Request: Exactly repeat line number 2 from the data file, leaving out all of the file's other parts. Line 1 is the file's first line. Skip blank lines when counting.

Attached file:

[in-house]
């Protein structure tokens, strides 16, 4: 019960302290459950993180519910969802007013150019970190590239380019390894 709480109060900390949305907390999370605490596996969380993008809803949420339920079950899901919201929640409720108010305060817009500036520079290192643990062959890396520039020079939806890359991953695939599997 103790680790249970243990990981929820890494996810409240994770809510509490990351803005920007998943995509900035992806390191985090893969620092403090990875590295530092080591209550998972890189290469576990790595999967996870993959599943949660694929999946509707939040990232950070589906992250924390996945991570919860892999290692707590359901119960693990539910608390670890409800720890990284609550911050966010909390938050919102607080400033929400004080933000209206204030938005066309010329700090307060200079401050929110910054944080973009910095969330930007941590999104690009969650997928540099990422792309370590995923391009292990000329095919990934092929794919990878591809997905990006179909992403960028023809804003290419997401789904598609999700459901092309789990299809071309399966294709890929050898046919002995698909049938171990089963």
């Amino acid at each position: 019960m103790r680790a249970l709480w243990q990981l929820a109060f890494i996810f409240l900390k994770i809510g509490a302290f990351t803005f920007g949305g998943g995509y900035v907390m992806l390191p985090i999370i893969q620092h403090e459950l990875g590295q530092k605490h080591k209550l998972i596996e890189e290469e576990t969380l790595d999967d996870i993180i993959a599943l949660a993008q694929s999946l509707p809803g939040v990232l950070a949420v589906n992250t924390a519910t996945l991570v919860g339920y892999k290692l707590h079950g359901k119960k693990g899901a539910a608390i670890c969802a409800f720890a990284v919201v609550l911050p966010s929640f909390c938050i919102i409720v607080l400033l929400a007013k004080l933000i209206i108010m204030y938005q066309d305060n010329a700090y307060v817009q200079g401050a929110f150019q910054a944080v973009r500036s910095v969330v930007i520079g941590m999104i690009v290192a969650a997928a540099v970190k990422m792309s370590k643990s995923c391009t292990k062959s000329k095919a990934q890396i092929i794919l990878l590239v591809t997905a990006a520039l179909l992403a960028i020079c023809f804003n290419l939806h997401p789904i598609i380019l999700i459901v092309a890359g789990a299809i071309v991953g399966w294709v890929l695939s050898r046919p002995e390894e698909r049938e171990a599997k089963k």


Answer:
């Protein structure tokens, strides 16, 4: 019960302290459950993180519910969802007013150019970190590239380019390894 709480109060900390949305907390999370605490596996969380993008809803949420339920079950899901919201929640409720108010305060817009500036520079290192643990062959890396520039020079939806890359991953695939599997 103790680790249970243990990981929820890494996810409240994770809510509490990351803005920007998943995509900035992806390191985090893969620092403090990875590295530092080591209550998972890189290469576990790595999967996870993959599943949660694929999946509707939040990232950070589906992250924390996945991570919860892999290692707590359901119960693990539910608390670890409800720890990284609550911050966010909390938050919102607080400033929400004080933000209206204030938005066309010329700090307060200079401050929110910054944080973009910095969330930007941590999104690009969650997928540099990422792309370590995923391009292990000329095919990934092929794919990878591809997905990006179909992403960028023809804003290419997401789904598609999700459901092309789990299809071309399966294709890929050898046919002995698909049938171990089963």